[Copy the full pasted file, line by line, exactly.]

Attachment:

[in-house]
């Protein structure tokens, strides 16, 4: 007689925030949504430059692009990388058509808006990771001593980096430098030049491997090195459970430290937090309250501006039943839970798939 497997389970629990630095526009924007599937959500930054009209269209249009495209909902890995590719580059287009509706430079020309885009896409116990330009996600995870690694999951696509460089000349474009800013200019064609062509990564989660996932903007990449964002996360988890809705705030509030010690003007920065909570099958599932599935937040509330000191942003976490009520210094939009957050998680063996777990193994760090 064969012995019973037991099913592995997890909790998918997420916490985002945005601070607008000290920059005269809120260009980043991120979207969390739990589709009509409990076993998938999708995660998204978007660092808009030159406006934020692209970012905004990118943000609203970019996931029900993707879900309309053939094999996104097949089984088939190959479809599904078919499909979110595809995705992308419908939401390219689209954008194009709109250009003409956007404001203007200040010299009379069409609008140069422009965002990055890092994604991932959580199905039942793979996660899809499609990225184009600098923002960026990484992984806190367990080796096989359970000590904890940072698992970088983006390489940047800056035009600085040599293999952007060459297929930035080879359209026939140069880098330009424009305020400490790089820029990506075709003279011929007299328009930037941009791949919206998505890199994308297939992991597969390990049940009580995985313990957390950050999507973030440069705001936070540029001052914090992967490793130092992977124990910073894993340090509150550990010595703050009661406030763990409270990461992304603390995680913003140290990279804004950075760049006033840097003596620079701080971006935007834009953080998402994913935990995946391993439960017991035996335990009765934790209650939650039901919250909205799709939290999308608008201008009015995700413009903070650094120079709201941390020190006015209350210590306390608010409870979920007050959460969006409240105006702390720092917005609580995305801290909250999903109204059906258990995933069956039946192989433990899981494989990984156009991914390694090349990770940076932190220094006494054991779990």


[in-house]
């Protein structure tokens, strides 16, 4: 007689925030949504430059692009990388058509808006990771001593980096430098030049491997090195459970430290937090309250501006039943839970798939 497997389970629990630095526009924007599937959500930054009209269209249009495209909902890995590719580059287009509706430079020309885009896409116990330009996600995870690694999951696509460089000349474009800013200019064609062509990564989660996932903007990449964002996360988890809705705030509030010690003007920065909570099958599932599935937040509330000191942003976490009520210094939009957050998680063996777990193994760090 064969012995019973037991099913592995997890909790998918997420916490985002945005601070607008000290920059005269809120260009980043991120979207969390739990589709009509409990076993998938999708995660998204978007660092808009030159406006934020692209970012905004990118943000609203970019996931029900993707879900309309053939094999996104097949089984088939190959479809599904078919499909979110595809995705992308419908939401390219689209954008194009709109250009003409956007404001203007200040010299009379069409609008140069422009965002990055890092994604991932959580199905039942793979996660899809499609990225184009600098923002960026990484992984806190367990080796096989359970000590904890940072698992970088983006390489940047800056035009600085040599293999952007060459297929930035080879359209026939140069880098330009424009305020400490790089820029990506075709003279011929007299328009930037941009791949919206998505890199994308297939992991597969390990049940009580995985313990957390950050999507973030440069705001936070540029001052914090992967490793130092992977124990910073894993340090509150550990010595703050009661406030763990409270990461992304603390995680913003140290990279804004950075760049006033840097003596620079701080971006935007834009953080998402994913935990995946391993439960017991035996335990009765934790209650939650039901919250909205799709939290999308608008201008009015995700413009903070650094120079709201941390020190006015209350210590306390608010409870979920007050959460969006409240105006702390720092917005609580995305801290909250999903109204059906258990995933069956039946192989433990899981494989990984156009991914390694090349990770940076932190220094006494054991779990």